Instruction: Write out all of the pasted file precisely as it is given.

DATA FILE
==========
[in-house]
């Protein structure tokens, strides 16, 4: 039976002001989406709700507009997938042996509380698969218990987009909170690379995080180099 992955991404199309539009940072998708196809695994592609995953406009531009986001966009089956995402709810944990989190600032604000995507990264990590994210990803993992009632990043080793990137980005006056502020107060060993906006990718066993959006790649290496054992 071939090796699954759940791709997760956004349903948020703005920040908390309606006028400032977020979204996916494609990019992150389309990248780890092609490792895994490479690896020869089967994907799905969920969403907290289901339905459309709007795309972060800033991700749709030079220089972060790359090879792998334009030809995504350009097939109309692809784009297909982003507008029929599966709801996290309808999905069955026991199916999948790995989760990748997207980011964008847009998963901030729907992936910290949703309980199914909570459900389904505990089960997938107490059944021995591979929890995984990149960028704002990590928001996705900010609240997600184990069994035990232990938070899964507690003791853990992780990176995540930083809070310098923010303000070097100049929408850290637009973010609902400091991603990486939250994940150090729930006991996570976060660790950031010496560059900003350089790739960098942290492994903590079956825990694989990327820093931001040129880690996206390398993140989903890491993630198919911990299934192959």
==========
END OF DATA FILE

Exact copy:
[in-house]
């Protein structure tokens, strides 16, 4: 039976002001989406709700507009997938042996509380698969218990987009909170690379995080180099 992955991404199309539009940072998708196809695994592609995953406009531009986001966009089956995402709810944990989190600032604000995507990264990590994210990803993992009632990043080793990137980005006056502020107060060993906006990718066993959006790649290496054992 071939090796699954759940791709997760956004349903948020703005920040908390309606006028400032977020979204996916494609990019992150389309990248780890092609490792895994490479690896020869089967994907799905969920969403907290289901339905459309709007795309972060800033991700749709030079220089972060790359090879792998334009030809995504350009097939109309692809784009297909982003507008029929599966709801996290309808999905069955026991199916999948790995989760990748997207980011964008847009998963901030729907992936910290949703309980199914909570459900389904505990089960997938107490059944021995591979929890995984990149960028704002990590928001996705900010609240997600184990069994035990232990938070899964507690003791853990992780990176995540930083809070310098923010303000070097100049929408850290637009973010609902400091991603990486939250994940150090729930006991996570976060660790950031010496560059900003350089790739960098942290492994903590079956825990694989990327820093931001040129880690996206390398993140989903890491993630198919911990299934192959």